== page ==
Implementing Linearizability at Large Scale and Low Latency
Implementing Linearizability at Large Scale and Low Latency – Lee at al. 2015
Yesterday we saw how to layer a strictly serializable transaction model on top of an inconsistent replication protocol. Previously we’ve also looked at how to bolt-on a causal consistency model on top of eventual consistency. Today’s paper demonstrates how to bolt-on (layer) a linearizable consistency model on top of remote RPCs offering ‘at least once’ semantics. It upgrades ‘at least once’ to ‘exactly once.’
Where does linearizability fit on the distributed systems map? It’s the strongest form of consistency we can have for operations on a single object. In contrast, serializability refers to the ordering of (isolation between) groups of operations, possibly across multiple objects – transactions. Strict serializability (as we saw yesterday with TAPIR) combines both linearizability and serializability. Peter Bailis has a great summary of these concepts on his blog.
Consistency is one of the most important issues in the design of large-scale storage systems; it represents the degree to which a system’s behavior is predictable, particularly in the face of concurrency and failures. Stronger forms of consistency make it easier to develop applications and reason about their correctness, but they may impact performance or scalability and they generally require greater degrees of fault tolerance. The strongest possible form of consistency in a concurrent system is linearizability, which was originally defined by Herlihy and Wing. However, few large-scale storage systems implement linearizability today.
RIFL is a Reusable Infrastructure For Linearizability. It durably records the results of completed RPC calls, and if an RPC is retried after it has completed, RIFL will return the recorded result with re-invoking the operation. RIFL guarantees this safety even in the event of server crashes or data migration. It is lightweight enough to be used in ultra-low latency systems such as RAMCloud and FaRM, which have end-to-end response times as low as 5µs. It has also been designed to be scalable and support clusters with tens of thousands of servers and millions of clients. “Scalability impacted the design of RIFL in several ways, including the mechanisms for generating unique RPC identifiers and for garbage-collecting metadata.”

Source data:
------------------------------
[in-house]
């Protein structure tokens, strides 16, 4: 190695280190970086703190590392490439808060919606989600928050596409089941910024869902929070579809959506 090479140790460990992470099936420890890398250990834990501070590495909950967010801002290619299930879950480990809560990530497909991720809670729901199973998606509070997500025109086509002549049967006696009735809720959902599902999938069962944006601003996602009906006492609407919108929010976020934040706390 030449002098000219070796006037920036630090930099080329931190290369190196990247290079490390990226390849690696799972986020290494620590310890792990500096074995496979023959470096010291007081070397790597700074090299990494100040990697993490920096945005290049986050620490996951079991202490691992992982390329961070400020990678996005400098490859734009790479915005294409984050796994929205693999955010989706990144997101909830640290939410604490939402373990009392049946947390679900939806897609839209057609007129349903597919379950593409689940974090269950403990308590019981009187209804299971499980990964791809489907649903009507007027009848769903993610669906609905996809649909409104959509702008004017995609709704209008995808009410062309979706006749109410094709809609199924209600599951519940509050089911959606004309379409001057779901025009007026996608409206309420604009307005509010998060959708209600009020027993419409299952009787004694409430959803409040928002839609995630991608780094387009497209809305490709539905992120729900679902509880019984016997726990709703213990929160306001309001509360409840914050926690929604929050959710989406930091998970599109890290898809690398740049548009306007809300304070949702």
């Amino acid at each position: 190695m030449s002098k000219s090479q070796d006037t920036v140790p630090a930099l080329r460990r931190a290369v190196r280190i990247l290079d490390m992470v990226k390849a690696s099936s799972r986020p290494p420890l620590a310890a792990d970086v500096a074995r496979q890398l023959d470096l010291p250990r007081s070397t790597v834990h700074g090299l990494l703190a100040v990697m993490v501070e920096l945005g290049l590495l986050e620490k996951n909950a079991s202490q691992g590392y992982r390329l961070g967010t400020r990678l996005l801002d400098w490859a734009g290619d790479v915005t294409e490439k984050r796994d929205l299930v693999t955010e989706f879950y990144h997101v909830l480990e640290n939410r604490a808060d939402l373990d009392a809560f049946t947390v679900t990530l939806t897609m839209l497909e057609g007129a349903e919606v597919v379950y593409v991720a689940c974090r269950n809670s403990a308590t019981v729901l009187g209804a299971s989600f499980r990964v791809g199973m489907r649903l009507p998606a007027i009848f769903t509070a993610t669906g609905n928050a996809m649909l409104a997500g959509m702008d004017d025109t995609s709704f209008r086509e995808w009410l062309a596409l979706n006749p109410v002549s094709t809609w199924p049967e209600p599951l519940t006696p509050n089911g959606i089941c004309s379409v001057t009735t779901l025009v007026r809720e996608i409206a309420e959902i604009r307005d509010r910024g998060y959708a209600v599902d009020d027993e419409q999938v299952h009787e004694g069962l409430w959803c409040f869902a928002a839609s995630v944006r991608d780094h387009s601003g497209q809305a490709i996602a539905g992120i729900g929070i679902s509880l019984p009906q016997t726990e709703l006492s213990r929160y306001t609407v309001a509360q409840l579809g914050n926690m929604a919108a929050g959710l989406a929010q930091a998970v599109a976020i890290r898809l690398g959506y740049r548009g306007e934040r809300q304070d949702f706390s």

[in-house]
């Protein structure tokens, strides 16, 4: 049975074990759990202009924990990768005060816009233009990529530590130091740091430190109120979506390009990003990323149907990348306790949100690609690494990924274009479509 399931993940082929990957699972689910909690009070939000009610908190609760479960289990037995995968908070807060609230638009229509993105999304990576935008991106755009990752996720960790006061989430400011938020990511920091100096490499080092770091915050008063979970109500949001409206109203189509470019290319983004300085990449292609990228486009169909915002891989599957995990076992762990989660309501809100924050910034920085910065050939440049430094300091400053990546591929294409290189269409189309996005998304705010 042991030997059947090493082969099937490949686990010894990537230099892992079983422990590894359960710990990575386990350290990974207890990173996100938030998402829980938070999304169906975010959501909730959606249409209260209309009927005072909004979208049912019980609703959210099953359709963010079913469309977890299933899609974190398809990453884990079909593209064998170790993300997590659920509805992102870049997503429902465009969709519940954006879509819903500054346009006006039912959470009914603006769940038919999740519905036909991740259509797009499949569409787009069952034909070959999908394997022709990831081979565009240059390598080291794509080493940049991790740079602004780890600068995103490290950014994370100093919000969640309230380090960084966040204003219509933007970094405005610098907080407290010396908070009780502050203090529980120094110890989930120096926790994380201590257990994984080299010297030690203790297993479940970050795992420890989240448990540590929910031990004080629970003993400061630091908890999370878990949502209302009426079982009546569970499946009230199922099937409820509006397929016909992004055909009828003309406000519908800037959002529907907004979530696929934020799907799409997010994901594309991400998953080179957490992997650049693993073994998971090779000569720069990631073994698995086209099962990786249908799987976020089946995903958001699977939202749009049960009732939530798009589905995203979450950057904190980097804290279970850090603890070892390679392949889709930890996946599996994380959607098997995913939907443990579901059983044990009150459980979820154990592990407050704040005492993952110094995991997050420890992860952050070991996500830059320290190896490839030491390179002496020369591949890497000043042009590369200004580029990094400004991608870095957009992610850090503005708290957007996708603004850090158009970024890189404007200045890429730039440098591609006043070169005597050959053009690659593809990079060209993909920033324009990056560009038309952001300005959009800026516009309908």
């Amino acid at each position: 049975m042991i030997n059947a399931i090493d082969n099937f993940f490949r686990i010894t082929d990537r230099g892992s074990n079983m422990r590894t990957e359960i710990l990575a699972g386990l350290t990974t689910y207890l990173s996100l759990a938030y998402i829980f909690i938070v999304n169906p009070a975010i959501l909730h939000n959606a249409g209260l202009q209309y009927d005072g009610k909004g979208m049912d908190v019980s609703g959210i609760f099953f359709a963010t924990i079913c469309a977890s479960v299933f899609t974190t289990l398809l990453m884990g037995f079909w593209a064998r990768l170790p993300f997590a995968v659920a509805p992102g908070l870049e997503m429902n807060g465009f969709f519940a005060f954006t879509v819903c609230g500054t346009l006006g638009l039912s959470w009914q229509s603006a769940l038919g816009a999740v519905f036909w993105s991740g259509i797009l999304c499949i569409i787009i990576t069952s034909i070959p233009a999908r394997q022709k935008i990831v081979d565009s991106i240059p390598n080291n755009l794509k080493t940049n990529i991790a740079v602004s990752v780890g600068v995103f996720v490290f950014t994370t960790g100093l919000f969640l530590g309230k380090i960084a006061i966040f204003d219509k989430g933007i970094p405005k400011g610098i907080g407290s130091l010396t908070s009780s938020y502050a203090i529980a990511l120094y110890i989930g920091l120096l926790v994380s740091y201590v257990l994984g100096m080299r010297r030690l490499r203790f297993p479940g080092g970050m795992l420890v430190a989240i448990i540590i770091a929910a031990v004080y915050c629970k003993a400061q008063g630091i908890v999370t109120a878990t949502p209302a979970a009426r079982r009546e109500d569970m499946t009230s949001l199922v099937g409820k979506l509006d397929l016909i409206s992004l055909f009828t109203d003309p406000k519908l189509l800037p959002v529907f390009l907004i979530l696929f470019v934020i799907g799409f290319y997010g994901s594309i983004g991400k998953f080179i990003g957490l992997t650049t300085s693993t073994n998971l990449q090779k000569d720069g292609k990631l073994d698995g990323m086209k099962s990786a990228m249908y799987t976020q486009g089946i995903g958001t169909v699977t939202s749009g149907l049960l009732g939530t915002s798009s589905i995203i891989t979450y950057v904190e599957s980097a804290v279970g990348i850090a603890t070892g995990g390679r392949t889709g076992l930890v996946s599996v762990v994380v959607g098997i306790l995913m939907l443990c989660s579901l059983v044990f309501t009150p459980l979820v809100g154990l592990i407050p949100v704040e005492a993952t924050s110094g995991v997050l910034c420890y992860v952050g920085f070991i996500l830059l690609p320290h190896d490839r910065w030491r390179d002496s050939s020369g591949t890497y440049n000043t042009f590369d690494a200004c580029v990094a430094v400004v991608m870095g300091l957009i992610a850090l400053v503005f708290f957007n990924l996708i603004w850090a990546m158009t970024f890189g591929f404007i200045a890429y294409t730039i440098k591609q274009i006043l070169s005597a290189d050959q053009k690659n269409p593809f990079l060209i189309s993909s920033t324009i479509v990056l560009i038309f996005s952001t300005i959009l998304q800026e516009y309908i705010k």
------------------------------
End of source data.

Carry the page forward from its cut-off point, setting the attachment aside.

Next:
Using RIFL, we were able to make existing operations such as writes and atomic increments linearizable with less than 20 additional lines of code per operation. We also used RIFL to construct a new multi-object transaction mechanism in RAMCloud; the use of RIFL significantly reduced the amount of mechanism that had to be built for transactions. The RAMCloud implementation of RIFL exhibits high performance: it adds less than 4% to the 13.5 µs base cost for writes, and simple distributed transactions execute in about 20 µs. RAMCloud transactions outperform H-Store on the TPC-C benchmark, providing at least 10x lower latency and 1.35x–7x as much throughput.
The authors show that several of the commonly used techniques to achieve stronger consistency are not by themselves sufficient for linearizability. For example, idempotent operations may be retried when a component restarts after a crash, and this can cause non-linearizable histories.
The problem with most distributed systems is that they implement at-least-once semantics. If a client issues a request but fails to receive a response, it retries the operation. However, it is possible that the first request actually completed and the server crashed before sending a response. In this situation the retry causes the operation to be performed twice, which violates linearizability. In order for a system to provide linearizable behavior, it must implement exactly-once semantics. To do this, the system must detect when an incoming request is a retry of a request that already completed.